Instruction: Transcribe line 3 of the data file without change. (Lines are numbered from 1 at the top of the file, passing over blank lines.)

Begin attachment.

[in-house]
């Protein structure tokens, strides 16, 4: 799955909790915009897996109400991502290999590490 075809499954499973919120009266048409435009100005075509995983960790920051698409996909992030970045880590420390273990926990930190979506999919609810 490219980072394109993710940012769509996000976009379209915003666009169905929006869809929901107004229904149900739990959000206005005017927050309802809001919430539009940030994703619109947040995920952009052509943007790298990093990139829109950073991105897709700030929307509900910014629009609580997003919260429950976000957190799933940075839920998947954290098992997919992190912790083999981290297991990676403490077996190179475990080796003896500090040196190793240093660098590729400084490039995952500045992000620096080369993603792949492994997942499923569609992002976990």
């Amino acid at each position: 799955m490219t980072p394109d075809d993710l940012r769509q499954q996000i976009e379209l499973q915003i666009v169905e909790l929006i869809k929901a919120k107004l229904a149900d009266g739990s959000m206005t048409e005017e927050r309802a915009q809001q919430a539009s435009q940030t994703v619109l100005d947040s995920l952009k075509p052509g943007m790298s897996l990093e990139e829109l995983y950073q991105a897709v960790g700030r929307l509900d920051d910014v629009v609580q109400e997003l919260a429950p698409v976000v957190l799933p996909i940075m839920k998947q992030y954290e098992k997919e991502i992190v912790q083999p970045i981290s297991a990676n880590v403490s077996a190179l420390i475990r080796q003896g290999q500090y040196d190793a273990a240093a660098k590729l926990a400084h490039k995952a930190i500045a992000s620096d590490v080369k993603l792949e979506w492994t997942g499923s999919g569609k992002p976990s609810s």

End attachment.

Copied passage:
């Amino acid at each position: 799955m490219t980072p394109d075809d993710l940012r769509q499954q996000i976009e379209l499973q915003i666009v169905e909790l929006i869809k929901a919120k107004l229904a149900d009266g739990s959000m206005t048409e005017e927050r309802a915009q809001q919430a539009s435009q940030t994703v619109l100005d947040s995920l952009k075509p052509g943007m790298s897996l990093e990139e829109l995983y950073q991105a897709v960790g700030r929307l509900d920051d910014v629009v609580q109400e997003l919260a429950p698409v976000v957190l799933p996909i940075m839920k998947q992030y954290e098992k997919e991502i992190v912790q083999p970045i981290s297991a990676n880590v403490s077996a190179l420390i475990r080796q003896g290999q500090y040196d190793a273990a240093a660098k590729l926990a400084h490039k995952a930190i500045a992000s620096d590490v080369k993603l792949e979506w492994t997942g499923s999919g569609k992002p976990s609810s």